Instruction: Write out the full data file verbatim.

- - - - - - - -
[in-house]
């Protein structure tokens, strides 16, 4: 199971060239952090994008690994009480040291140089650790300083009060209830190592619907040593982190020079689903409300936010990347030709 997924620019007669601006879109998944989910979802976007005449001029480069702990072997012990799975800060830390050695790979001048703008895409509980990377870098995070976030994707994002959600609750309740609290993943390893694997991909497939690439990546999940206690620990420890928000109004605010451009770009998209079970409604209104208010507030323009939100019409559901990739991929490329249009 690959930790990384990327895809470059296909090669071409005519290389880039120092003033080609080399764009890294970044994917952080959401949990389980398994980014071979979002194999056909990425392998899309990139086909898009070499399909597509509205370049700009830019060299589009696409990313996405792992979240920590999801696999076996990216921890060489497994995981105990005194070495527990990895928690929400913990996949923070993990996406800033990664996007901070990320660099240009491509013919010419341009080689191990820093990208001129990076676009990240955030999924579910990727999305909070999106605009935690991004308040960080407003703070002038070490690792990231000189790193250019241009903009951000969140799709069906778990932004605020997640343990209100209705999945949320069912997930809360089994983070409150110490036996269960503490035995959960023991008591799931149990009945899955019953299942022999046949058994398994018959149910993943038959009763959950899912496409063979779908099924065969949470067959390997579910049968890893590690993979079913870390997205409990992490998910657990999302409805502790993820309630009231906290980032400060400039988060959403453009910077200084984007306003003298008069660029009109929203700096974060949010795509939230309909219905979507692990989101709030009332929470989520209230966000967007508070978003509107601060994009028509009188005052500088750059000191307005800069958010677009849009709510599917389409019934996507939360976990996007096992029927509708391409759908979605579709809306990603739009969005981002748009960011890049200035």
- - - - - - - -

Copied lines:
[in-house]
């Protein structure tokens, strides 16, 4: 199971060239952090994008690994009480040291140089650790300083009060209830190592619907040593982190020079689903409300936010990347030709 997924620019007669601006879109998944989910979802976007005449001029480069702990072997012990799975800060830390050695790979001048703008895409509980990377870098995070976030994707994002959600609750309740609290993943390893694997991909497939690439990546999940206690620990420890928000109004605010451009770009998209079970409604209104208010507030323009939100019409559901990739991929490329249009 690959930790990384990327895809470059296909090669071409005519290389880039120092003033080609080399764009890294970044994917952080959401949990389980398994980014071979979002194999056909990425392998899309990139086909898009070499399909597509509205370049700009830019060299589009696409990313996405792992979240920590999801696999076996990216921890060489497994995981105990005194070495527990990895928690929400913990996949923070993990996406800033990664996007901070990320660099240009491509013919010419341009080689191990820093990208001129990076676009990240955030999924579910990727999305909070999106605009935690991004308040960080407003703070002038070490690792990231000189790193250019241009903009951000969140799709069906778990932004605020997640343990209100209705999945949320069912997930809360089994983070409150110490036996269960503490035995959960023991008591799931149990009945899955019953299942022999046949058994398994018959149910993943038959009763959950899912496409063979779908099924065969949470067959390997579910049968890893590690993979079913870390997205409990992490998910657990999302409805502790993820309630009231906290980032400060400039988060959403453009910077200084984007306003003298008069660029009109929203700096974060949010795509939230309909219905979507692990989101709030009332929470989520209230966000967007508070978003509107601060994009028509009188005052500088750059000191307005800069958010677009849009709510599917389409019934996507939360976990996007096992029927509708391409759908979605579709809306990603739009969005981002748009960011890049200035």